Organizing and feeding the workforce needed to create these pyramids required a centralized government with extensive powers, and Egyptologists believe that at this time the Old Kingdom demonstrated this level of sophistication and the long period of prosperity required to accomplish such projects. In fact, recent excavations outside the Wall of the Crow by Dr. Mark Lehner have uncovered a large city which seems to have housed, fed, and supplied the pyramid workers.

Although it was once believed that slaves built these monuments—a bias based on the biblical Exodus story—study of the tombs of the workers who oversaw construction on the pyramids, has shown that they were built by a corvée of peasants drawn from across Egypt. Apparently, they worked during idle periods, while the annual Nile flood covered their fields, along with a very large crew of specialists including stone cutters, painters, mathematicians, and priests. Some records indicate that each household was responsible for providing a worker for civic projects and the wealthy could hire others to take their places. Civic duties were not necessarily building projects, there were duties for the temples, libraries, and festivals as well, and both men and women filled some of the positions.

These pyramids suggest that Egypt enjoyed unparalleled prosperity during the fourth dynasty. The later bias of Herodotus (Histories, 2.124-133) has helped instill the idea that the pyramids survived as a reminder to the inhabitants of the forced labor that created them, however, although there was a tradition of the negative memory of Khufu presented in Papyrus Westcar, these kings were not tyrannized. In fact, the very same Papyrus Westcar presents Snefru in a very benevolent light—even though he moved more stone to construct his pyramids than Khufu. This demonstrates that these pharaohs may have been remembered for their own individual reigns and personalities, rather than the sheer size of the monuments they built-monuments which in all probability, were built by a "willing" public.

[edit] Khentykawes I

Perhaps most intriguing is the status of Khentykawes I, whose tomb was built along the Menkaura causeway.

File:MenkauraAndQueen MuseumOfFineArtsBoston.png
Menkaura and Khentykawes I

Khentykawes was the wife and royal queen of Menkaura and may have been the mother of Shepseskaf, first king of the fifth dynasty. She also may have ruled as pharaoh.

Her tomb is a large mastaba tomb, with another off-center mastaba placed above it. The second mastaba could not be centered because of the free, unsupported, space in the rooms below, in her primary mastaba.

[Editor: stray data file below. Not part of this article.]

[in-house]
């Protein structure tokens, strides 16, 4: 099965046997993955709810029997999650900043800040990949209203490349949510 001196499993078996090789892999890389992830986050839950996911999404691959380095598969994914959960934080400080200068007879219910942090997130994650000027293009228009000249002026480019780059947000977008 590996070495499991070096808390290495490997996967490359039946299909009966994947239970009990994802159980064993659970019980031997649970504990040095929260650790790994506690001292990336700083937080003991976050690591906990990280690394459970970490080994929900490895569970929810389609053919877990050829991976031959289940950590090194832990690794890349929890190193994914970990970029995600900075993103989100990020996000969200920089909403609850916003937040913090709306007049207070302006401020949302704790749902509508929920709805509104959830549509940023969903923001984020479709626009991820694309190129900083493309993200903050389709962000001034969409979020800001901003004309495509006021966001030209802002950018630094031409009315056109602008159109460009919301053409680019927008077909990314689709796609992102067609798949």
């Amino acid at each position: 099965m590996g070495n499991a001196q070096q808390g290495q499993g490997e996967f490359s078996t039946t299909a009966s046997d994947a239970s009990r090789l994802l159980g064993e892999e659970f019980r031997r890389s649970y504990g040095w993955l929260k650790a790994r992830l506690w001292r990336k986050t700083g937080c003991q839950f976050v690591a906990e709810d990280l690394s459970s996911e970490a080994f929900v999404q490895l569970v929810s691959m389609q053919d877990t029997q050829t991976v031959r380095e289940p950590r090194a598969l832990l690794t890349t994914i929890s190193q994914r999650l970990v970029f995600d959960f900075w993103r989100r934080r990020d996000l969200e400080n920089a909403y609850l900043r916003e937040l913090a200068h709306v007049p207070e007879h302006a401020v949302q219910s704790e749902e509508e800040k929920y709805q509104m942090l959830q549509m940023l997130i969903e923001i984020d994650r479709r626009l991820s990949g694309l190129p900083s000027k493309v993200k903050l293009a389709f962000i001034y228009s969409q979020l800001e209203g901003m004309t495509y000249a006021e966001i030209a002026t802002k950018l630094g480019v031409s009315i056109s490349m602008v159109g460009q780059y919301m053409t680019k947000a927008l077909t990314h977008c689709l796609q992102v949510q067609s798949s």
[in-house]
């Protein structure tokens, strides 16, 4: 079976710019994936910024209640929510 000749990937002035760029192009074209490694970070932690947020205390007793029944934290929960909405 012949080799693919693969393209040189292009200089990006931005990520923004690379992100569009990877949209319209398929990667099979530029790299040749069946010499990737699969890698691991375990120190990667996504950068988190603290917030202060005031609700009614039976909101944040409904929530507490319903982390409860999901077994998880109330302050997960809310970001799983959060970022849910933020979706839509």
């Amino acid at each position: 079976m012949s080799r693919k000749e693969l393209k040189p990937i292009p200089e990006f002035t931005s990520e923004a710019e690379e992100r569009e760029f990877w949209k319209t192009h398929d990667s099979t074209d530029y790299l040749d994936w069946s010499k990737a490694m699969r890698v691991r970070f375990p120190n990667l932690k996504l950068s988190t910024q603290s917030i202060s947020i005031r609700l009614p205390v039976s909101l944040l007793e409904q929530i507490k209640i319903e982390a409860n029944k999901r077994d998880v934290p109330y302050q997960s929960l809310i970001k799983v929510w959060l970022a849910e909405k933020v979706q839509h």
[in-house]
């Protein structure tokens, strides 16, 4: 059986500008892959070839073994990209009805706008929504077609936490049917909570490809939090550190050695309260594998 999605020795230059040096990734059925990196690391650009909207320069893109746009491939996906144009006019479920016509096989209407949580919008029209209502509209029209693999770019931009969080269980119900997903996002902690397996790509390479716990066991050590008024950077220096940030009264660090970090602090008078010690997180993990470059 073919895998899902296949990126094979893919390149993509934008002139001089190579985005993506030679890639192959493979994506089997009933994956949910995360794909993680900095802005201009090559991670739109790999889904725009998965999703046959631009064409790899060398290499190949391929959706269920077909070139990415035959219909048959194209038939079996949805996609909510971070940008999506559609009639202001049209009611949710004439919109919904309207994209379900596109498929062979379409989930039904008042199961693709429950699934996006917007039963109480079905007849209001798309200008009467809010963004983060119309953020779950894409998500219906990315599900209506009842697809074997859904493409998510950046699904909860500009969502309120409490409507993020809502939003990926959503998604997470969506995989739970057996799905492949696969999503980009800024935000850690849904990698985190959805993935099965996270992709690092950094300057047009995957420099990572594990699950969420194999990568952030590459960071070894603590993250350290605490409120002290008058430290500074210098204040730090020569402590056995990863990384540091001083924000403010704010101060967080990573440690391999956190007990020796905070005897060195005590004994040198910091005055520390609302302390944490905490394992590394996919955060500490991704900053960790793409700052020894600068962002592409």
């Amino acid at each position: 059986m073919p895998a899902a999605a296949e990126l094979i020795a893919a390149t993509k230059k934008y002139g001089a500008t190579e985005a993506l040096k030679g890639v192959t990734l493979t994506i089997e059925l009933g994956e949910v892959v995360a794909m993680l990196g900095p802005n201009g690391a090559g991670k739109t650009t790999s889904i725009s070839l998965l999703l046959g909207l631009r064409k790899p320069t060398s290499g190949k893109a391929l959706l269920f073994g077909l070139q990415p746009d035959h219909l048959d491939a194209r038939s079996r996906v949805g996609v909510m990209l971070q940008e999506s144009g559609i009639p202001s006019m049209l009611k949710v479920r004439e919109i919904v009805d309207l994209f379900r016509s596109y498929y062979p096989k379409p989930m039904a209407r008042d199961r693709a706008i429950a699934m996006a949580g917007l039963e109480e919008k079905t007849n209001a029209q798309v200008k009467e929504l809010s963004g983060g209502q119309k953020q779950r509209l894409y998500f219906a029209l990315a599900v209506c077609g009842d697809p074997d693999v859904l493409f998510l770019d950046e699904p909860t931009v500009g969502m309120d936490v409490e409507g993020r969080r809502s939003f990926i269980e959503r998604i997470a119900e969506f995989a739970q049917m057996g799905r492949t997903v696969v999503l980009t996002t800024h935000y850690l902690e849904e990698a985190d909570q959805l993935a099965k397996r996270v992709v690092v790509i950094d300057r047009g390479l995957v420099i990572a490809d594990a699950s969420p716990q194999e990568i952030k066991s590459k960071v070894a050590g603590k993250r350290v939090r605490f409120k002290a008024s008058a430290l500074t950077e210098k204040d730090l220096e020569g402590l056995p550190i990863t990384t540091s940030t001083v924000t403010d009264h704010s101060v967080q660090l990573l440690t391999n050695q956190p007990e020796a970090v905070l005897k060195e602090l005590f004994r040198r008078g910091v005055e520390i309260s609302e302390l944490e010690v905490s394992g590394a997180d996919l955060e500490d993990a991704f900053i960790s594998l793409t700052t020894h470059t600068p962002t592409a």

On a granite doorway leading into her tomb, Khentykawes is given titles which may be read either as mother of two kings of upper and lower Egypt or, as mother of the king of upper and lower Egypt and, king of upper and lower Egypt.

File:Giza pyramid complex (map).svg
Map of Giza pyramid complex showing the large mastaba tomb of Khentykawes on the right above the lower causeway

Furthermore, her depiction on this doorway also gives the her the full trappings of royalty, including the false beard of the pharaoh. This depiction and the title given have led some Egyptologists to suggest that she reigned as pharaoh near the end of the fourth dynasty.

Her tomb was finished by her son, Shepseskaf, in the characteristic niche architecture for which he is known. However, the niches were later filled in with a smooth casing of limestone.

[edit] Shepseskaf and Djedefptah

The next recorded pharaoh is Shepseskaf, son to Khentykawes I and Menkaura. His reign was short, but he completed the projects of his father and mother and established an architectural style of his own.

Djedefptah is a shadowy figure ascribed a reign of varying years, whose existence is questionable. Shepseskaf is usually considered to be the last pharaoh of the fourth dynasty. The ancient Egyptian historian, Manetho, however, lists a Tamphthis (which may be a corrupted form of Ptah-djedef) in this position, and the Turin Royal Canon, another resource about rulers, has an unnamed pharaoh listed who ruled for about two years after Shepseskaf. This ruler may be Djedefptah.

To date, it is unclear how this dynasty came to an end. Our only clue is that a number of fourth dynasty administrators are attested as remaining in office in the fifth dynasty under Userkaf.

[edit] Fourth Dynasty timeline

[edit] See also

[edit] References

  1. ^ Egypt: Land and Lives of the Pharaohs Revealed, (2005), pg.80 -90, Global Book Publishing: Australia
  2. ^ Egypt: Land and Lives of the Pharaohs Revealed, (2005), pg.80 -90, Global Book Publishing: Australia
  3. ^ Egypt: Land and Lives of the Pharaohs Revealed, (2005), pg.80 -90, Global Book Publishing: Australia
  4. ^ Egypt: Land and Lives of the Pharaohs Revealed, (2005), pg.80 -90, Global Book Publishing: Australia
Categories: Fourth dynasty of Egypt | Dynasties of ancient Egypt